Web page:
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I only use multipurpose and never have a problem,I would imagine they are taking longer with no heat for them to germinate. Try them on a window sill where they will get some heat.
diggers2 wrote (see)
I am new to growing your own so i need some advice. Does it matter what compost you start your seedlings in. In my opinion it seems to be taking a long time for them to sprout. They are in a shed and cold frame no heat or is it just the weather. Last year to me they seemed to sprout quicker. I am using a peat based compost this year and is different type from last year.
You dont say what they are-not all seeds need heat-at the germination stage the growing medium is immaterial to a certain extent-seeds will germinate on kitchen towel if the conditions are right.
Hi, if you look on the pack of compost you buy, they should say suitable for small seeds, however i have found some of these can be lumpy so I use a garden sieve to get rid of the lumps and to put the thin top layer over the seeds. They are probably taking a long time to sprout as its been so cold. I have had to sow lots of types of seed in my kitchen this year even though I have a green house! Any I have sown outside have taken forever!! good luck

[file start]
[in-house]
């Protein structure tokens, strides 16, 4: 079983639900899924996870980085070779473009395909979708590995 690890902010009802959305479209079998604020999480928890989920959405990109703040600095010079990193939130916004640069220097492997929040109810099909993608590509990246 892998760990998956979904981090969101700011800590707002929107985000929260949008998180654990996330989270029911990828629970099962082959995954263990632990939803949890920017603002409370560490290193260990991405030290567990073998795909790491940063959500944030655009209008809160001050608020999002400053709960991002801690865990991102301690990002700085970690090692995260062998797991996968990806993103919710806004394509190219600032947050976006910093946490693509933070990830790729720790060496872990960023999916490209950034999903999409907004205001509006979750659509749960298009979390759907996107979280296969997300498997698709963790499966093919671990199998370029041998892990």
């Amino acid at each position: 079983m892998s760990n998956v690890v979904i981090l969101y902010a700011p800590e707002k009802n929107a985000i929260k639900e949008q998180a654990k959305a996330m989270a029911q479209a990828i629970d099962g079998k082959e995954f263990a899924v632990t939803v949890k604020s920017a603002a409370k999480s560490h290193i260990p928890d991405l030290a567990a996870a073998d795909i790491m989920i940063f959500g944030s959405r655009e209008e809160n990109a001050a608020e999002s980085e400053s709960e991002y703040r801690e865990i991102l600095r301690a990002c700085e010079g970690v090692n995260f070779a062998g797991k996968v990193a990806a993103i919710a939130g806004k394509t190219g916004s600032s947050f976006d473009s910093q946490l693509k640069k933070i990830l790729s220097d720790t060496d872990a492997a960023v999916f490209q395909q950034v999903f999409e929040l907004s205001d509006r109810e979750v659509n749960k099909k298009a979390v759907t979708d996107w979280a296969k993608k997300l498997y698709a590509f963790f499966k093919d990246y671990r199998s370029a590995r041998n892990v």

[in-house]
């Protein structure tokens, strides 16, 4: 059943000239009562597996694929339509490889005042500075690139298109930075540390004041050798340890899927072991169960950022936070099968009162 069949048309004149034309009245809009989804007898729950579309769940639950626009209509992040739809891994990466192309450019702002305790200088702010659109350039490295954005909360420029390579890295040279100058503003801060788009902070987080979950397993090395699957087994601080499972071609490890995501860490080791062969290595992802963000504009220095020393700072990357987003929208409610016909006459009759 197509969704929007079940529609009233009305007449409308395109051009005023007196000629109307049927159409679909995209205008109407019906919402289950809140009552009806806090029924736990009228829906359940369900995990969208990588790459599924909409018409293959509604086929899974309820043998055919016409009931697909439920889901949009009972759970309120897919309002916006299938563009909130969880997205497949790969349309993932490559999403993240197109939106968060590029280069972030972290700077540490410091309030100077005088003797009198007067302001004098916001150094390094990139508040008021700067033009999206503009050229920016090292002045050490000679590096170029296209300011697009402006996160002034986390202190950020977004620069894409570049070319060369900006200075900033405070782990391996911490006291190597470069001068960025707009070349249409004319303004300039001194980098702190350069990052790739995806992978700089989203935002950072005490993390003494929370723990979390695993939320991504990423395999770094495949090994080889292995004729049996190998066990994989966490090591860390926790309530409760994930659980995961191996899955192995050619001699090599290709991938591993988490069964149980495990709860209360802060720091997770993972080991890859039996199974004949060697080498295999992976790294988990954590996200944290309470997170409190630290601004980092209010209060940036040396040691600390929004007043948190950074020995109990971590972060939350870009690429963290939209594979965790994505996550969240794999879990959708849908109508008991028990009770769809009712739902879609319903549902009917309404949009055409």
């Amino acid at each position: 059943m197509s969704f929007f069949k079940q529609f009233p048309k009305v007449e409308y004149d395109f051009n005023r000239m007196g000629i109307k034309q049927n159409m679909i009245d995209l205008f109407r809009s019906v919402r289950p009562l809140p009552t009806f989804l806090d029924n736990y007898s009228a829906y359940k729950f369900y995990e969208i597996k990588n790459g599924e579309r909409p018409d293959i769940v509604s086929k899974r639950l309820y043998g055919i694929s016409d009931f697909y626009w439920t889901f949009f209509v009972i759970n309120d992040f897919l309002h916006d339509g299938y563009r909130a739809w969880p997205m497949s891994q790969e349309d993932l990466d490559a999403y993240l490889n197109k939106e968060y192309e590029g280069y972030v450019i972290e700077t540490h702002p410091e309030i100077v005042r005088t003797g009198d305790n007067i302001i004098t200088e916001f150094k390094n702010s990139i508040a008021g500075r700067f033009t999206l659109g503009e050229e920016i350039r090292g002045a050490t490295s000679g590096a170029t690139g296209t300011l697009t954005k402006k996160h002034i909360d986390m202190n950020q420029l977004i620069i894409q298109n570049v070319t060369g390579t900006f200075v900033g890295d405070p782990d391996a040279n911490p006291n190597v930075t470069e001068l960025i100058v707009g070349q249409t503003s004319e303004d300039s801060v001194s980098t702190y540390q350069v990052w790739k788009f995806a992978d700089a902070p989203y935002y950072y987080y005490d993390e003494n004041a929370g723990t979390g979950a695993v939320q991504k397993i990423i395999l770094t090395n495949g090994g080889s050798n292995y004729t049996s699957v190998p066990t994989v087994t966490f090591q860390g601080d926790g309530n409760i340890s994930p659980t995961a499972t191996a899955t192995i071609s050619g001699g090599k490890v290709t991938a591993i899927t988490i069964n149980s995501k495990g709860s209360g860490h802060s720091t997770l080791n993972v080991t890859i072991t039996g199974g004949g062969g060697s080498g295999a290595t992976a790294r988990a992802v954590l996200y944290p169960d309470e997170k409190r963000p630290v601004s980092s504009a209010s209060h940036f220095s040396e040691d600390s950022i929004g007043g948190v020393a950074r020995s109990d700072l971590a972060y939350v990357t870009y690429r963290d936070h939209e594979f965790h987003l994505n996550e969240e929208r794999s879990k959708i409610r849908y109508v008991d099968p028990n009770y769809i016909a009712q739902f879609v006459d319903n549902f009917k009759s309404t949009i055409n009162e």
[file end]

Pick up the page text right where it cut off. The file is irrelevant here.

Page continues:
Seed compost has hardly any fertiliser because some seeds germinate less well when fertilizer is present. Potting compost has a full dose of fertilizers. Multipurpose compost is a sort of half way house. I doubt if the strength of fertilzer will make much difference for most types of seed.
The composition of the base material (peat or peat substitute) varies a great deal, and manufacturers have struggled to find an alternative to peat that works as well for seed germination. Apparently the difference is not so important for potting on, but there seems to be quite a variation when it comes to seedlings.
I know that last year there were lots of complaints about the quality of various composts (I know Wickes was one) where you could see bits of recycled plastic and other rubbish) so goodness knows what else was being chucked in, such as shreddings of wood chips from wood that had been preservative treated).
Trouble is, if you expect to pay £4 or less for 60 litres of a bulky material that costs a lot to handle, ship and store, then you should be wary about what you are getting. I pay extra for a good quality seed compost. It may cost quite a bit more, but when you think of the extra cost per seed trayful and compare it to the cost of seed and your time, and the end result when successful, the extra cost is peanuts. For potting on I am less fussy.
I use my own home-made, sieved finely, and it works great. I just have to be sure I know what the seedling is supposed to look like, as everything else already in the compost bursts into life at the same time!